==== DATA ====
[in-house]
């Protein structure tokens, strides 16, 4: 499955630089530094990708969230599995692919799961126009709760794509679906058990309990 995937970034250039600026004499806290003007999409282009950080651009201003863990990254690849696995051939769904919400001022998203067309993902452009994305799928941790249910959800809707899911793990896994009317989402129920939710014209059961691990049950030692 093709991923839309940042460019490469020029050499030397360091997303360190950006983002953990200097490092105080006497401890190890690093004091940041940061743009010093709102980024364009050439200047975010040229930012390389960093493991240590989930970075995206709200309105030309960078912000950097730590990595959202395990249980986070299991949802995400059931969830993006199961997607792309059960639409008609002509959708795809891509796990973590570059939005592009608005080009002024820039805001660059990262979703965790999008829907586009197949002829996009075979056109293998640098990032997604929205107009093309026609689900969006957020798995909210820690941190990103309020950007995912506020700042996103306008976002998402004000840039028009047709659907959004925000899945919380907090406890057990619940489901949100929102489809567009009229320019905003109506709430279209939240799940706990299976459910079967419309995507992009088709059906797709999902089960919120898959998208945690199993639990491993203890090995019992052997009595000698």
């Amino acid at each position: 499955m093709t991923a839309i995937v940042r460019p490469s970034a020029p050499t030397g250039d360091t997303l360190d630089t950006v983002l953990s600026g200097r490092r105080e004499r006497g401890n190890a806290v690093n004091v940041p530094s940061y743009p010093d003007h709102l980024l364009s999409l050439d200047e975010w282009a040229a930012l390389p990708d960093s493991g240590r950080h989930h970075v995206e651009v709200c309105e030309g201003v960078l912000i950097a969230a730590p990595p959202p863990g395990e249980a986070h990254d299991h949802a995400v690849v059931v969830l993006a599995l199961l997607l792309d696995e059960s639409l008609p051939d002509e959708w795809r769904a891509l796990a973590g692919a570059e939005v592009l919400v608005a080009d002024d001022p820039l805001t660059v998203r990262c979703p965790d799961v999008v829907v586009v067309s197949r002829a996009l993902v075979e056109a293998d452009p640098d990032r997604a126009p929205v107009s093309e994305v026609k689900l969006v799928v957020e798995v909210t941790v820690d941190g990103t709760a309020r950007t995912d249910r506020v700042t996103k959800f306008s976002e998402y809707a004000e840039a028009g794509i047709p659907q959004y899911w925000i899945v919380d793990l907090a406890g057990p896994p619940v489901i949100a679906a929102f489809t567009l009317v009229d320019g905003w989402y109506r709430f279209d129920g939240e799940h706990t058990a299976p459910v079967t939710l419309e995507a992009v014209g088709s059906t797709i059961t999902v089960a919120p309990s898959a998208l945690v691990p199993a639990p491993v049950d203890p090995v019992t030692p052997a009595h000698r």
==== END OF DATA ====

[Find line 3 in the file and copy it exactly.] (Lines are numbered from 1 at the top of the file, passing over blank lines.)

């Amino acid at each position: 499955m093709t991923a839309i995937v940042r460019p490469s970034a020029p050499t030397g250039d360091t997303l360190d630089t950006v983002l953990s600026g200097r490092r105080e004499r006497g401890n190890a806290v690093n004091v940041p530094s940061y743009p010093d003007h709102l980024l364009s999409l050439d200047e975010w282009a040229a930012l390389p990708d960093s493991g240590r950080h989930h970075v995206e651009v709200c309105e030309g201003v960078l912000i950097a969230a730590p990595p959202p863990g395990e249980a986070h990254d299991h949802a995400v690849v059931v969830l993006a599995l199961l997607l792309d696995e059960s639409l008609p051939d002509e959708w795809r769904a891509l796990a973590g692919a570059e939005v592009l919400v608005a080009d002024d001022p820039l805001t660059v998203r990262c979703p965790d799961v999008v829907v586009v067309s197949r002829a996009l993902v075979e056109a293998d452009p640098d990032r997604a126009p929205v107009s093309e994305v026609k689900l969006v799928v957020e798995v909210t941790v820690d941190g990103t709760a309020r950007t995912d249910r506020v700042t996103k959800f306008s976002e998402y809707a004000e840039a028009g794509i047709p659907q959004y899911w925000i899945v919380d793990l907090a406890g057990p896994p619940v489901i949100a679906a929102f489809t567009l009317v009229d320019g905003w989402y109506r709430f279209d129920g939240e799940h706990t058990a299976p459910v079967t939710l419309e995507a992009v014209g088709s059906t797709i059961t999902v089960a919120p309990s898959a998208l945690v691990p199993a639990p491993v049950d203890p090995v019992t030692p052997a009595h000698r």